Ram: I think it means that you can’t seek what you already have. You need to realize that you have it. But if you have an inquiring mentality, are willing to look at things from different, perhaps more radical, perspectives, you will eventually discover that you are what you are seeking.
Thomas: I am doing my best to see women as divine spiritual beings… I’m gaining on it.
Ram: Good. It is the way they prefer to be seen. See anyone like that and you’ll have everything you want in life. See them as different, unique, separate, and you’ll have nothing but problems.
Thomas: Ram, I think we are all perfectly imperfect… no absolutes in this dual/relativistic reality.
Ram: If “perfectly imperfect” means that imperfection is not a problem, I would agree.
If ours is a dual/relativistic reality, then that’s the best way to see it. If it’s a non-dual absolute reality, then you need to subtract the word “imperfect” or you need to put the word “apparently” before “perfectly/imperfect.”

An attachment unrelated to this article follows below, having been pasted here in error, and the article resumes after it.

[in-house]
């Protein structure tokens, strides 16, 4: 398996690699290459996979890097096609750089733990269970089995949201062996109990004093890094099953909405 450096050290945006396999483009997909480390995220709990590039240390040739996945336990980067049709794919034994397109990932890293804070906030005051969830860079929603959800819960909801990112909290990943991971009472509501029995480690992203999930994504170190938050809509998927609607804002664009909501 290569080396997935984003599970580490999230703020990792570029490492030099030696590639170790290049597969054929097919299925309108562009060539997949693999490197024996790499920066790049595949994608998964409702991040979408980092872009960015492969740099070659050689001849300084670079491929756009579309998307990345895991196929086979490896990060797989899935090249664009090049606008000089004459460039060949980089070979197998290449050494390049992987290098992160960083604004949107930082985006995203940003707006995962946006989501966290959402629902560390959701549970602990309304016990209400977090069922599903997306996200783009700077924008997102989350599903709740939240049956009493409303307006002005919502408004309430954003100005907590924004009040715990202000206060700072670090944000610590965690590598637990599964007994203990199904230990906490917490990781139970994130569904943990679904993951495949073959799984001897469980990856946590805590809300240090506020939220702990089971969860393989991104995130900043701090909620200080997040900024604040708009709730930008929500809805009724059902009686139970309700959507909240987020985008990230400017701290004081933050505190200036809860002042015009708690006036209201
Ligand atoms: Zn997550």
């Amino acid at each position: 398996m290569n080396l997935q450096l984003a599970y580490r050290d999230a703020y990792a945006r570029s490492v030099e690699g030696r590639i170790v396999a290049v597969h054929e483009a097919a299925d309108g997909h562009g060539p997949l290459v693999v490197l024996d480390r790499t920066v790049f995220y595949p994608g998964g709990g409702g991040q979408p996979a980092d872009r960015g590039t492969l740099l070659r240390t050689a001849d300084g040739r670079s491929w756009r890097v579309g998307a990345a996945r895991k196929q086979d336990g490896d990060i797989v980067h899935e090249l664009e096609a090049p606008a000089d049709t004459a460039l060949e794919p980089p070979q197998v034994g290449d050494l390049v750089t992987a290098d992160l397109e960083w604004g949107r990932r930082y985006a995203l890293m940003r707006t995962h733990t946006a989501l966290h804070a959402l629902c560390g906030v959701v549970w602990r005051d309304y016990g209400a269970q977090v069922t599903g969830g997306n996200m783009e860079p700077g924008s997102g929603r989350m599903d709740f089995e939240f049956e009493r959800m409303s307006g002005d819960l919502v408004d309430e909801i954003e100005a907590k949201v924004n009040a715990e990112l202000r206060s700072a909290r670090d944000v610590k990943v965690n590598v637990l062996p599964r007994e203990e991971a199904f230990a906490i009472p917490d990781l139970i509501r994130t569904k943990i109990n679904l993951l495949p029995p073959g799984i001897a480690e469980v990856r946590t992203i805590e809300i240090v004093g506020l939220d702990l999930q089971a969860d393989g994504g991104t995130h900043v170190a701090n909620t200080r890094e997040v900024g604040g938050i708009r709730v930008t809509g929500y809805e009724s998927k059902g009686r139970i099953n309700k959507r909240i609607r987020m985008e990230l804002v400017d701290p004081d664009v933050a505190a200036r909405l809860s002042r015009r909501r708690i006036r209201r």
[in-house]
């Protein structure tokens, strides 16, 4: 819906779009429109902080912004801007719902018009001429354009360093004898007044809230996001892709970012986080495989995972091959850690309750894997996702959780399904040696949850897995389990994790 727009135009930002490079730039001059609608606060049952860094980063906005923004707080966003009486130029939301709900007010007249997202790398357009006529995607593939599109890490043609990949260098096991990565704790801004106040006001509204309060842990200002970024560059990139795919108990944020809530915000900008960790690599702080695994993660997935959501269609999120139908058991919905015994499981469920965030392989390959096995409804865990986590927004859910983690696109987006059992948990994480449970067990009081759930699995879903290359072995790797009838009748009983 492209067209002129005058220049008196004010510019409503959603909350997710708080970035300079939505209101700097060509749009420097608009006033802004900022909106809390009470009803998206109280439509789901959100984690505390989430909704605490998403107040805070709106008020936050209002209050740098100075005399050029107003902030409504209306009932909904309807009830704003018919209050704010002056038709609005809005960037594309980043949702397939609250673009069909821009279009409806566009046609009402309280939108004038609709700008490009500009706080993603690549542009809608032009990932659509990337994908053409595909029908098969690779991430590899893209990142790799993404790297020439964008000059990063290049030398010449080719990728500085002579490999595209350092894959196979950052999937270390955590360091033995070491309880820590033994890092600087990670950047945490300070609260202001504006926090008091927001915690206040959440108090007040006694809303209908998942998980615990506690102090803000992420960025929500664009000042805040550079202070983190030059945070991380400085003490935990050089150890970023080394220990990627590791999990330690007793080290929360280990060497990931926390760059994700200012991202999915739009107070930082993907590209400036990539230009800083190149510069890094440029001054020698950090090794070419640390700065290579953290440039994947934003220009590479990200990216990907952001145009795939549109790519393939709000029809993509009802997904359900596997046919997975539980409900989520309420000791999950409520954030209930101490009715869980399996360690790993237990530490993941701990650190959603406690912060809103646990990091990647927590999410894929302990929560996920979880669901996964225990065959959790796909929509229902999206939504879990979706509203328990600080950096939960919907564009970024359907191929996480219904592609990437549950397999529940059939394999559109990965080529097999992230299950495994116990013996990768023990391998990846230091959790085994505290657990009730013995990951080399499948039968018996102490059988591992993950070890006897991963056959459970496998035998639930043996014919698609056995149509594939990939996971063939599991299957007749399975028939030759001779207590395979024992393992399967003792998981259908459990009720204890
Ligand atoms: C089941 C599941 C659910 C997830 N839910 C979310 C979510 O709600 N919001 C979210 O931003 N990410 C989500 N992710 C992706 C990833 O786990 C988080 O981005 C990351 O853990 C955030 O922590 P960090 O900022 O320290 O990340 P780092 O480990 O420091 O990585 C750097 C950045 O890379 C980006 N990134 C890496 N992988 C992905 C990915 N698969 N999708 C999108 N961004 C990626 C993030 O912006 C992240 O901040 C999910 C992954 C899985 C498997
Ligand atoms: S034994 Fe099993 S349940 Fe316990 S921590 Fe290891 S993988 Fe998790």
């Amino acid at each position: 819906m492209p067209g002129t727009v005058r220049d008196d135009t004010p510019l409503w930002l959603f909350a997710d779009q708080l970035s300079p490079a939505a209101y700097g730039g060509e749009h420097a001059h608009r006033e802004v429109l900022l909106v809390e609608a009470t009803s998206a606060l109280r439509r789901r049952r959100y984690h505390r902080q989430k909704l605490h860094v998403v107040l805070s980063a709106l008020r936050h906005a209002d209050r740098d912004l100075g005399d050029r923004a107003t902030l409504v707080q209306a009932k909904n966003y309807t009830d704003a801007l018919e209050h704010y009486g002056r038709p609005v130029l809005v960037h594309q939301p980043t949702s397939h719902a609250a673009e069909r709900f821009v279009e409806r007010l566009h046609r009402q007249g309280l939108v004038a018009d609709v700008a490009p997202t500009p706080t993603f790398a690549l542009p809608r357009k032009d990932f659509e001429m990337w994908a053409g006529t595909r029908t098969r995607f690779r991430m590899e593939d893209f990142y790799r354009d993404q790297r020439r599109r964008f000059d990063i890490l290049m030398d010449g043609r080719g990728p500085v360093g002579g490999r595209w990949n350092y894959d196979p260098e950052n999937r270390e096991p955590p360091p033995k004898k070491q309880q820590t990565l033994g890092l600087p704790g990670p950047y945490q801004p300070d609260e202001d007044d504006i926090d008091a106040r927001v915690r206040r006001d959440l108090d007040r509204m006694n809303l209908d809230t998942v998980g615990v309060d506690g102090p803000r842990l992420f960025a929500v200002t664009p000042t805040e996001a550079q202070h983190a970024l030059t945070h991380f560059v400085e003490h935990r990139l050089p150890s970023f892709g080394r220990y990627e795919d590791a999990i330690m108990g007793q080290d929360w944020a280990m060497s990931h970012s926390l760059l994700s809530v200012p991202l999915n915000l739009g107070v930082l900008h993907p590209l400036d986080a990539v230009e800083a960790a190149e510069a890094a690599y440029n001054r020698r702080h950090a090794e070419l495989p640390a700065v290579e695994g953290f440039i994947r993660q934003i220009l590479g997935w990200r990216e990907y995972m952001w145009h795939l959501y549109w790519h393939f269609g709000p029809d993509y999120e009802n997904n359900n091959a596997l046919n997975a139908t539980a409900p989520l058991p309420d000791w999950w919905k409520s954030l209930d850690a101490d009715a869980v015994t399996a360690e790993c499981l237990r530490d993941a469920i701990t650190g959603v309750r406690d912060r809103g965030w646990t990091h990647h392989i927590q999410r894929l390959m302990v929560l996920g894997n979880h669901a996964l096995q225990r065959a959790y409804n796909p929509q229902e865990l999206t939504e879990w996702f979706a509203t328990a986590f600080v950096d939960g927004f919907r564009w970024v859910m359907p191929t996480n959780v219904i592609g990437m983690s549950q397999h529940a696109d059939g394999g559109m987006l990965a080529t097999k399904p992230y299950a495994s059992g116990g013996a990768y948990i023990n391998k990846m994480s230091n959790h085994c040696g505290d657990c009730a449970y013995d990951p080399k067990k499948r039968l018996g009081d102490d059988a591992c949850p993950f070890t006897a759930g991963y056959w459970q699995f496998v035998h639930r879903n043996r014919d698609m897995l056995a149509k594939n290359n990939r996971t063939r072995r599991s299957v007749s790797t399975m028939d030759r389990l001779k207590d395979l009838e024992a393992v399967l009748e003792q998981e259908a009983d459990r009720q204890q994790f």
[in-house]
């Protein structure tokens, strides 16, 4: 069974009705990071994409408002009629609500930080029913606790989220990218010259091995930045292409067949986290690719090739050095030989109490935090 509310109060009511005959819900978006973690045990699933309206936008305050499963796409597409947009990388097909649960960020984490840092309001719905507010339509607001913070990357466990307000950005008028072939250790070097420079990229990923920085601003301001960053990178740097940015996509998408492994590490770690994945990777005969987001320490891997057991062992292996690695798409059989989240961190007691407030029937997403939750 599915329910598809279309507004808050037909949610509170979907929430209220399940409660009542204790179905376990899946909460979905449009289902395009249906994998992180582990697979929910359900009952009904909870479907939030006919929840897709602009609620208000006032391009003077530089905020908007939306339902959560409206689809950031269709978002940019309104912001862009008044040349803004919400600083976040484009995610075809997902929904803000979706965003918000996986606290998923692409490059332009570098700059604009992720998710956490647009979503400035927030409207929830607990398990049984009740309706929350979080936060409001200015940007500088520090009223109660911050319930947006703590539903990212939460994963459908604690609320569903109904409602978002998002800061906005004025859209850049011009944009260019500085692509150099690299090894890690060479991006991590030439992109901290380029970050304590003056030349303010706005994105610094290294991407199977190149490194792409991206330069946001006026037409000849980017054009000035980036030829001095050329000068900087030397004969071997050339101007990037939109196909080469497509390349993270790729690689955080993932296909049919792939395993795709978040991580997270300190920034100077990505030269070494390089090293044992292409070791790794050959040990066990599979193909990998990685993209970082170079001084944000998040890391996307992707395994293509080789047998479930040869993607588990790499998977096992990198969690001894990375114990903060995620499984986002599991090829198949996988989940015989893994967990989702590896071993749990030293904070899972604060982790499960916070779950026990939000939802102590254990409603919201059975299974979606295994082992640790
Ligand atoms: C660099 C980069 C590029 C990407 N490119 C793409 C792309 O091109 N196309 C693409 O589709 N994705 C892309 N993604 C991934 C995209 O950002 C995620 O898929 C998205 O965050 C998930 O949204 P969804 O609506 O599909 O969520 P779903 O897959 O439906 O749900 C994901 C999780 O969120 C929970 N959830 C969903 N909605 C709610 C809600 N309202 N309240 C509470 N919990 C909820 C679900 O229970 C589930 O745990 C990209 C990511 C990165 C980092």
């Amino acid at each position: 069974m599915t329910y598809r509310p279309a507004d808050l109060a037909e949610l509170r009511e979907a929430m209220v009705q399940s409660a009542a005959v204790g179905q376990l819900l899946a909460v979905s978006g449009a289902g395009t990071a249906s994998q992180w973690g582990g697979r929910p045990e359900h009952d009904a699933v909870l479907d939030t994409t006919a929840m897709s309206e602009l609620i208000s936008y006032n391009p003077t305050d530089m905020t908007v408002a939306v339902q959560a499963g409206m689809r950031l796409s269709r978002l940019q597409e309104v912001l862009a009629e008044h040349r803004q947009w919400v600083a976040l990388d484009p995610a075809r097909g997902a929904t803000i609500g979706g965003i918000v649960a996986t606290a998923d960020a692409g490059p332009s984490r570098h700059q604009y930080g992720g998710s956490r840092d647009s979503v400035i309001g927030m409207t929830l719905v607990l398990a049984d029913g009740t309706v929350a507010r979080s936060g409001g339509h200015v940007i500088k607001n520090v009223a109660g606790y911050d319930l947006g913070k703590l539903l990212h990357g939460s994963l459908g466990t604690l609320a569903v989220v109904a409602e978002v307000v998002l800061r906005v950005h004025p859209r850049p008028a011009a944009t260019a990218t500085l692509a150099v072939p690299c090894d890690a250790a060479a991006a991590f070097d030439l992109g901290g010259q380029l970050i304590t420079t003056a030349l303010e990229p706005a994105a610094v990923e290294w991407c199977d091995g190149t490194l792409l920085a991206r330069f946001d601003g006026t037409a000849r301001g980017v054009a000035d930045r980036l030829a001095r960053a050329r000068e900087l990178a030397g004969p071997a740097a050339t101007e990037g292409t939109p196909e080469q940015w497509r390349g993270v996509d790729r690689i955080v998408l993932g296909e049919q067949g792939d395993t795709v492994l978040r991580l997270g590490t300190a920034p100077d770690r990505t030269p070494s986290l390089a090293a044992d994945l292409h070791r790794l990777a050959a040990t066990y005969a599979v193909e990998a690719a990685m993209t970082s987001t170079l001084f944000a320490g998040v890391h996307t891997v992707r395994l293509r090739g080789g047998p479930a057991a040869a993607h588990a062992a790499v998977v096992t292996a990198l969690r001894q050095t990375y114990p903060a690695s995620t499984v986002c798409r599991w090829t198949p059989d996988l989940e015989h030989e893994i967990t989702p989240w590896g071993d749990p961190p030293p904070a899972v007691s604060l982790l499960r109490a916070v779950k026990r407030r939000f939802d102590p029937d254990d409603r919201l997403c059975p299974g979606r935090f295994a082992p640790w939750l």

Thomas: It seems to me you separate yourself from your body and degrade the body, therefore in your eternality you leave the body behind.
Ram: I explained above how you might get your mind around the issue of the negation of the body and its subsequent divinity.
Thomas: Besides Jesus, there are numerous avatars who have eternalized their physical bodies. Why not us? Bodies are such glorious creations of God, perhaps even one of the crown jewels of creation.
Ram: There is no substantial evidence for this. This is a belief. But let us assume it is true – just for the sake of argument. Jesus and avatars are those who have realized that they are God or one with God, that everything here, including the body, is eternal. If Jesus were here today I wouldn’t be surprised if he saw your body as eternal.